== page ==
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Body Language

5 Body Language Cues That Lead to Instant Likability

2. Leaning forward, but not too close.

Key points

  • We can form impressions of strangers’ likability from very limited information, most nonverbal, study finds.
  • Nonverbal cues of immediacy are critical in creating positive (or negative) first impressions.
  • Body language immediacy cues can make or break an initial encounter, and help combat stereotypes and biases.
Jamesoladujoye/ Pixabay
Source: Jamesoladujoye/ Pixabay

Imagine that you are meeting a stranger for the first time. There is a natural tendency to jump to a conclusion: "I like/don’t like that person.”

This is known as making a “snap judgment.” Psychological research tells us that first impressions made in just the first few moments of an interaction can affect how we perceive others, and how we react to them. This is an obvious problem in important interactions, such as job interviews, or when meeting someone that we might (or might not) do business with. It also can affect whether we decide to make friends with others or simply continue interacting with them.

Research in nonverbal communication has uncovered some of the cues that lead to greater liking and attraction, particularly in initial encounters. This cluster of body language cues is referred to as cues of “immediacy” (Andersen, 1985; Mehrabian, 1971). What are these cues that trigger instant likability?

  1. Eye Contact. Looking into another’s eyes is a cue of immediacy—it shows interest and attentiveness.
  2. Forward Lean and Physical Distance. Orienting the body toward the other person, with a slight forward lean, and maintaining some (but not too much) physical closeness.
  3. Smiling. A pleasant face is always evaluated more positively than a frown.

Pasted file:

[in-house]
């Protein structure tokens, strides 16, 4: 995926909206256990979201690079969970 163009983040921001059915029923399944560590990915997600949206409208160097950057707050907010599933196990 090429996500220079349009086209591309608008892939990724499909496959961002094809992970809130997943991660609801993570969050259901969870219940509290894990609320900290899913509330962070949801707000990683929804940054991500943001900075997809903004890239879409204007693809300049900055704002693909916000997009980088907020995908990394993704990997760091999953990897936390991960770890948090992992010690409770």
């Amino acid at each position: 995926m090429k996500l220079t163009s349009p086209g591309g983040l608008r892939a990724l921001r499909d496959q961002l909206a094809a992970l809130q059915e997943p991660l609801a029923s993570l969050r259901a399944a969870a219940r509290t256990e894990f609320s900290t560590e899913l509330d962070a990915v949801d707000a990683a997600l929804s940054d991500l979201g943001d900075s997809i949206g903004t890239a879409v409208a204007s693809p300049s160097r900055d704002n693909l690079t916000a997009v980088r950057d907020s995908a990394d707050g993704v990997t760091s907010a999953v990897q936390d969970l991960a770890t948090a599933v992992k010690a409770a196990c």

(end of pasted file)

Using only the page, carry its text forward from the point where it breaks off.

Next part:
4. Facial and Gestural Animation. We positively evaluate others who seem energetic and animated. Stiff, non-expressive body language is a turnoff. Expressive, animated others draw us in.
  5. Warm and Expressive Tone of Voice. Just as in facial animation, we are more drawn to persons who put emotion into their voices and those whose voice tone is warm and inviting.

Other Cues: If appropriate, touch can be a cue of immediacy. A slight touch on an arm, or a warm greeting—such as offering to shake hands—is also good for making that initial good impression, and creating a sense of connectedness.

Of course, you can overdo it. It is important to regulate these cues of immediacy. For instance, avoiding eye contact is a turnoff, as is too much staring. Getting too close and invading someone’s personal space is another no-no. And, being overly expressive and emotional can also lead to a negative initial impression.

New Study on Cues of Immediacy

In a recent study, published in the Journal of Nonverbal Behavior (Lu & Guerrero, 2023), it was found that cues of immediacy can be important when meeting strangers, even via video/Zoom meetings. Immediacy cues can even break down cultural stereotypes.

In this study, students met on Zoom, with a fellow student, who was actually a confederate of the experiment. The confederates were introduced as either another U.S. student or a Middle Eastern student. In different conditions, the confederates either displayed high or low levels of nonverbal immediacy cues.

Before the Zoom meeting, the student participants were presented with information about the stranger (e.g., whether they were a U.S. or Middle Eastern student, as well as their likes and dislikes). Students rated their likability of the stranger initially from the provided information, and again after the Zoom meeting.

As predicted, both U.S. and Middle Eastern confederates who displayed more nonverbal immediacy cues were rated more highly than those who did not engage in body language cues of immediacy. Moreover, immediacy helped to overcome some of the bias against Middle Eastern students.

Conclusion: Body language cues of immediacy are important when meeting new people. Think about this the next time you are going on a job interview, going to a social function, or, perhaps, even in your job when you are trying to get close to a customer or associate.

Facebook image: Jacob Lund/Shutterstock


Mehrabian, A. (1971). Nonverbal communication. Routledge.

Andersen, P. A. (2014). Nonverbal immediacy in interpersonal communication. In Multichannel integrations of nonverbal behavior (pp. 1-36). Psychology Press.

Lu, A. H., & Guerrero, L. K. (2023). Effects of Nonverbal Immediacy and Similarity on Perceptions of Likability and Friendship Potential: First Impressions of US and Middle Eastern Students on Zoom. Journal of Nonverbal Behavior, 1-24.

Riggio, R. E., & Friedman, H. S. (1986). Impression formation: The role of expressive behavior. Journal of personality and social psychology, 50(2), 421.

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